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7-08-2015, 20:38

The gothic war: the resistance of totila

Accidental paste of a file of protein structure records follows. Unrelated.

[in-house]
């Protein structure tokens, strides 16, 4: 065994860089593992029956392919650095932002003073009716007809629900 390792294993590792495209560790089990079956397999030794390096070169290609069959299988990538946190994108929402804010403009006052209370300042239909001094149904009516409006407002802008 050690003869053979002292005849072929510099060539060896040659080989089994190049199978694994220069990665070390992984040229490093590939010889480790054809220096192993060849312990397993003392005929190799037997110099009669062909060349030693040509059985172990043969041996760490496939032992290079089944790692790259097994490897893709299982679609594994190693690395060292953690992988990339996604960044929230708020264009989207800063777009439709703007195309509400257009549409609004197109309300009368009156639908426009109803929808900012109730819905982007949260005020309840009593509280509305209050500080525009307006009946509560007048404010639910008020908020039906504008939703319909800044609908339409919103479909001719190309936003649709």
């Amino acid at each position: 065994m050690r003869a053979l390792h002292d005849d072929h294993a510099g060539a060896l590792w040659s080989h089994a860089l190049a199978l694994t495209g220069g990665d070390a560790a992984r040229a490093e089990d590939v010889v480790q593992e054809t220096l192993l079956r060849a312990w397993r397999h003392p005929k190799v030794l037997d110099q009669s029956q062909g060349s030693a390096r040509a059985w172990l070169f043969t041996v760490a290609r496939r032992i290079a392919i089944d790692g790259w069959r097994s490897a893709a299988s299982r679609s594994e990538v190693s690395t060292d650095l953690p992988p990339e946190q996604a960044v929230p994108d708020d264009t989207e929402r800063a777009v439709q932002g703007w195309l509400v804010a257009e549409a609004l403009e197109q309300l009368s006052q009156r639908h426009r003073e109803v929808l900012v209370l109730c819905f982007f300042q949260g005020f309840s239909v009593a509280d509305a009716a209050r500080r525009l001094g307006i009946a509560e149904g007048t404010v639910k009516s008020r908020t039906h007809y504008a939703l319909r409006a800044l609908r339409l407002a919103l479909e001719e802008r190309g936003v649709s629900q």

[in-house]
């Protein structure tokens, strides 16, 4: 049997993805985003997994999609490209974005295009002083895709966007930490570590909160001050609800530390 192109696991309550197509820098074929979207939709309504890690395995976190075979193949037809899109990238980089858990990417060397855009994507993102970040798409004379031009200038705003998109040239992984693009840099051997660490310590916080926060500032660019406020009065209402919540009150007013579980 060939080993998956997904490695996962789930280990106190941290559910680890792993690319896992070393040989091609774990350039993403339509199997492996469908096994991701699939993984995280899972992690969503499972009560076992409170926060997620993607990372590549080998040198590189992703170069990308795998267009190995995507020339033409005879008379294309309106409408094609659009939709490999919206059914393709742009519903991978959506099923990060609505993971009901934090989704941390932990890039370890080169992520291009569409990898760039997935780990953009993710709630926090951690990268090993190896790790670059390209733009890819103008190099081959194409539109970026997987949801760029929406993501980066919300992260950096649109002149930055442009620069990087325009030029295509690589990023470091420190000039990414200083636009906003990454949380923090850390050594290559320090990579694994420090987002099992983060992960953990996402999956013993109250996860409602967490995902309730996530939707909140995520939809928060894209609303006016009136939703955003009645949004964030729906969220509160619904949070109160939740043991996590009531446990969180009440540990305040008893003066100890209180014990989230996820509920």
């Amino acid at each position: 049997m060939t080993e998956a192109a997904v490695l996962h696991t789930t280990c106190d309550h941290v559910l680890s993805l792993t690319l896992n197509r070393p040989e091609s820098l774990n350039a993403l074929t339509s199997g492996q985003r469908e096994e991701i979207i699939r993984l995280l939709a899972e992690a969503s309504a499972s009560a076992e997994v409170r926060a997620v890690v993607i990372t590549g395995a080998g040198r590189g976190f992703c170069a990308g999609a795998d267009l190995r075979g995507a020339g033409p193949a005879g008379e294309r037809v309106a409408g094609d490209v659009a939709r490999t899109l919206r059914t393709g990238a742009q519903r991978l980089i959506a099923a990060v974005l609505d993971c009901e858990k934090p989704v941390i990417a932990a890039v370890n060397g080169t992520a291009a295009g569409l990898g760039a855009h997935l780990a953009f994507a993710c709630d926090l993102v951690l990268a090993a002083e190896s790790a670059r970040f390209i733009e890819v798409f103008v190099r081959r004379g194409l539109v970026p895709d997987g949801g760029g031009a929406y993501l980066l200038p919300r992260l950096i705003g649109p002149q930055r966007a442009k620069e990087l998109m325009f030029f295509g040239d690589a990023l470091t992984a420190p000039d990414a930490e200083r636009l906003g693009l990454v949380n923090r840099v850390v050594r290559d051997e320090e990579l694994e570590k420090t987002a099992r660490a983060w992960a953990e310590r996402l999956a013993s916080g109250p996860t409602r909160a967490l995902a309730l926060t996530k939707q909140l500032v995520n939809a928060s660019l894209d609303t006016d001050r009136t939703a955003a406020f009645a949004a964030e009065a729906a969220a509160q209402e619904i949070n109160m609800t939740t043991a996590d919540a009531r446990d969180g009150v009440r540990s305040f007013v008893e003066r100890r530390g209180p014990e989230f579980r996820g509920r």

As it turned out, the war with the Goths was by no means over. Justinian, perhaps afraid of the threat a mighty general could pose, failed to replace Belisarius, and rivalry and corruption became endemic among the Byzantine commanders left in Italy. They showed little inclination to attend to the Gothic resistance that continued north of the Po, and with the coming to power in 541 of King Totila (or Baduila, as his name was spelt on coins) the Goths gained a leader of outstanding calibre. Totila’s attitude to Justinian was expressed in his coinage, on which the portrait of the current emperor was replaced by that of Anastasius, who had recognised the kingship of Theoderic in 497; if Justinian challenged the Goths on the basis of legitimacy, Totila was prepared to dispute his claim. Before long war was raging again. In the spring of 542 the new Gothic king defeated the imperial army at Faenza and captured its standards, before proceeding to the south and taking Benevento, Cumae andNaples. Belisarius was sent back to Ravenna in 544 to deal with the deteriorating situation, but found himself powerless to stop the Gothic advance. Indeed, his conduct of the war in this period displays an uncharacteristic passivity. This may owe something to a severe outbreak of plague afflicting the empire at the time, with its consequent impact on manpower resources. InDecember 545 Totila besieged Rome and twelve months later entered it. He immediately visited St Peter’s to pray, an act calculated to suggest continuity with Theoderic, who had himself made devotions at the basilica on his one known visit to Rome, and, beyond him, with the emperors whose conduct Theoderic had imitated. But the act was hollow. There were few people left in the city, and Totila made no secret of his animosity towards the senate. In fact, he planned to raze the walls of the city, but Belisarius wrote warning him of the harsh judgement of posteritywere he to proceed with this course. Perhaps Belisarius was able to play on the vanity of the Gothic king; in any case, Totila behaved foolishly and abandoned Rome, taking members of the senate as hostages. For forty days the city was home to neither man nor beast, but by April 547 Belisarius had moved in and begun work on restoring its defences. During the spring Totila tried to wrest control of the city from him, but failed. Nevertheless, the Goths were still masters of much of Italy, to the extent that Belisarius tended to travel fromone place to another by ship rather than overland, and when Justinian recalled his great general to Constantinople a few years later Belisarius felt much more subdued than he had on his returns in 534 and 540. In 549 an Ostrogothic fleet ravaged the coast of Campania and Rome was again besieged; in the following January it fell. Totila established a mint in the city, held races and, in the words of a contemporary, lived there ‘like a father with his children’.23 With Ravenna still in Byzantine hands, Rome came to hold a political significance to which it had long been unaccustomed. Totila moved to Sicily and ravaged it in 550, whereupon the Franks occupied parts of northern Italy. A full decade after Belisarius had seemed to bring the war to a successful end, the situation in Italy was parlous, and Justinian decided to commit resources on a scale never entrusted to Belisarius. An enormous army was placed under the command of the patricius Germanus. He was an impressive figure, for not only was he a cousin of Justinian but he had married Matasuentha, the granddaughter of Theoderic and former wife ofWitigis, a tie which allowed him to anticipate limited resistance from the Goths in Italy. Indeed, the birth of a baby son to the couple allowed the historian Jordanes to be hopeful of a future union of the families of Germanus and Matasuentha.24 But Germanus died while preparations for the expedition were still underway, and in 551 the general Narses was appointed to finish the job. The great army set off overland for Italy in April 552. Franks who had settled in Venetia sought to deny it passage on the grounds that it included a large contingent of Lombards, their traditional enemies. TheGoths tried to make the road impassable, butNarses was able to make his way to Ravenna, occupying it on 6 June 552. Totila marched out of Rome, and at the end of June or beginning of July the two forces encountered each other at Busta Gallorum, a site in the Apennines.25 Before the troops of both armies Totila performed a stylish war dance on his charger, but the Goths were heavily outnumbered, and the outcome of the battle was inevitable. The Gothic cavalry could not withstand the enemy archers, and both cavalry and infantry fled, Totila dying of a wound received in flight. Numerous Gothic strongholds surrendered as Narses advanced on Rome, which his enemies were no longer strong enough to defend effectively. The city was easily captured and its keys despatched to Justinian. In their despair the Goths put to death senators they found and 300 children they were holding as hostages, but their cause was now hopeless, and the Franks refused to intervene on their behalf. In October a Gothic force did battle with Narses in the south of Italy at Mons Lactarius, near Nocera, but it was defeated, and Narses gave the surviving Goths permission to return to ‘their own land’. Some continued to resist on a local basis until the capture of Verona in 562 or 563, but by the time Narses was recalled, probably not long after the accession of the emperor Justin II (565–78), Italy seemed stable. The Gothic war had lasted far longer than the Vandal war, but its outcome was the same. A puzzling feature of the Gothic war is the failure of the Visigoths to become involved. For much of the war their king was an Ostrogoth, Theudis (531–48), and at one stage his nephew, Ildibad, was prominent in the resistance in Italy, but we have no reason to believe that help from the Visigoths reached Italy.We do know, however, that around 544 a Visigothic force was defeated at Septem, across the Straits of Gibraltar, which suggests an attempted thrust from Spain into what was by then Byzantine Africa. But in 552 a Byzantine force, purporting to answer an appeal for help from a Visigothic rebel, set out for Spain and succeeded in gaining control of a slice of its south-east coast around Cartagena and Malaga. The area has a mountainous hinterland and looks across the sea to Africa, and the defence of Africa may have been the true reason for Byzantine involvement in Spain.26 In any case, this modest success was the culmination of an extraordinary expansion of Byzantine power in the west. Within a few decades Africa and Italy, together with the large islands of the western Mediterranean, Dalmatia and part of Spain had been reintegrated into the empire, so that the poet Agathias could legitimately claim that a traveller could go as far as the sandy shore of Spain where the Pillars of Hercules lay and still tread imperial territory.